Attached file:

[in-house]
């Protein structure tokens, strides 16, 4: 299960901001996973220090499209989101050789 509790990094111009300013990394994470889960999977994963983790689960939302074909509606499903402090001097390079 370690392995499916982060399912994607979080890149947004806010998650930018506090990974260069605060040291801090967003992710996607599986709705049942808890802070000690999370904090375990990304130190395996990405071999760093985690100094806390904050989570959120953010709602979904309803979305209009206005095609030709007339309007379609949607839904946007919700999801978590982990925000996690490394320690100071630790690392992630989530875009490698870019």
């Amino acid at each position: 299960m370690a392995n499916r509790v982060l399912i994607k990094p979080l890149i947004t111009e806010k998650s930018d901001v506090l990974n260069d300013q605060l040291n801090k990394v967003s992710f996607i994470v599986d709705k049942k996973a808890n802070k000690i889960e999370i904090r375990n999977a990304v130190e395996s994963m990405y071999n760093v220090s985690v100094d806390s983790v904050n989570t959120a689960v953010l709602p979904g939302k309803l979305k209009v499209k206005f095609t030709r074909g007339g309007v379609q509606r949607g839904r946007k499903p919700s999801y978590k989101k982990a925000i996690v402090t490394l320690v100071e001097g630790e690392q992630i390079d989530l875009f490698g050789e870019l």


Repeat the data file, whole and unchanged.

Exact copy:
[in-house]
């Protein structure tokens, strides 16, 4: 299960901001996973220090499209989101050789 509790990094111009300013990394994470889960999977994963983790689960939302074909509606499903402090001097390079 370690392995499916982060399912994607979080890149947004806010998650930018506090990974260069605060040291801090967003992710996607599986709705049942808890802070000690999370904090375990990304130190395996990405071999760093985690100094806390904050989570959120953010709602979904309803979305209009206005095609030709007339309007379609949607839904946007919700999801978590982990925000996690490394320690100071630790690392992630989530875009490698870019």
């Amino acid at each position: 299960m370690a392995n499916r509790v982060l399912i994607k990094p979080l890149i947004t111009e806010k998650s930018d901001v506090l990974n260069d300013q605060l040291n801090k990394v967003s992710f996607i994470v599986d709705k049942k996973a808890n802070k000690i889960e999370i904090r375990n999977a990304v130190e395996s994963m990405y071999n760093v220090s985690v100094d806390s983790v904050n989570t959120a689960v953010l709602p979904g939302k309803l979305k209009v499209k206005f095609t030709r074909g007339g309007v379609q509606r949607g839904r946007k499903p919700s999801y978590k989101k982990a925000i996690v402090t490394l320690v100071e001097g630790e690392q992630i390079d989530l875009f490698g050789e870019l």